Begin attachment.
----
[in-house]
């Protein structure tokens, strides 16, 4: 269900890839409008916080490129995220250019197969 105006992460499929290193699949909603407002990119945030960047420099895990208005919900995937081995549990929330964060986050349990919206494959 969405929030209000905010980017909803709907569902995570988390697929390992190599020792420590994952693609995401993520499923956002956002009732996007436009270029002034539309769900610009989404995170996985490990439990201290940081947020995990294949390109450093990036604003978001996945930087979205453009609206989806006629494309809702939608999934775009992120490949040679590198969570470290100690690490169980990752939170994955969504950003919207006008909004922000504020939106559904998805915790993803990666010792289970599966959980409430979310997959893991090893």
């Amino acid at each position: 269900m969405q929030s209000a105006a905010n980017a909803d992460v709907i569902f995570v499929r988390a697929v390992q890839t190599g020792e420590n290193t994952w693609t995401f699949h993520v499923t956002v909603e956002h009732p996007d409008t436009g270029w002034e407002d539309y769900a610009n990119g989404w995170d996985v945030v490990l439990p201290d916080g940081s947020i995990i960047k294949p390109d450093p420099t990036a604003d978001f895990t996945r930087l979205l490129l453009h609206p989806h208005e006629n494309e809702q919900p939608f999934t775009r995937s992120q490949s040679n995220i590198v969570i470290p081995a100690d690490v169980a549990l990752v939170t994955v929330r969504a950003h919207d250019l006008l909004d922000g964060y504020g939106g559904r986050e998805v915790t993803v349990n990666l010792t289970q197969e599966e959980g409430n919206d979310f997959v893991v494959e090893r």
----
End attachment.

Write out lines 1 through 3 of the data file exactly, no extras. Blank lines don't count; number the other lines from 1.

[in-house]
């Protein structure tokens, strides 16, 4: 269900890839409008916080490129995220250019197969 105006992460499929290193699949909603407002990119945030960047420099895990208005919900995937081995549990929330964060986050349990919206494959 969405929030209000905010980017909803709907569902995570988390697929390992190599020792420590994952693609995401993520499923956002956002009732996007436009270029002034539309769900610009989404995170996985490990439990201290940081947020995990294949390109450093990036604003978001996945930087979205453009609206989806006629494309809702939608999934775009992120490949040679590198969570470290100690690490169980990752939170994955969504950003919207006008909004922000504020939106559904998805915790993803990666010792289970599966959980409430979310997959893991090893």
């Amino acid at each position: 269900m969405q929030s209000a105006a905010n980017a909803d992460v709907i569902f995570v499929r988390a697929v390992q890839t190599g020792e420590n290193t994952w693609t995401f699949h993520v499923t956002v909603e956002h009732p996007d409008t436009g270029w002034e407002d539309y769900a610009n990119g989404w995170d996985v945030v490990l439990p201290d916080g940081s947020i995990i960047k294949p390109d450093p420099t990036a604003d978001f895990t996945r930087l979205l490129l453009h609206p989806h208005e006629n494309e809702q919900p939608f999934t775009r995937s992120q490949s040679n995220i590198v969570i470290p081995a100690d690490v169980a549990l990752v939170t994955v929330r969504a950003h919207d250019l006008l909004d922000g964060y504020g939106g559904r986050e998805v915790t993803v349990n990666l010792t289970q197969e599966e959980g409430n919206d979310f997959v893991v494959e090893r």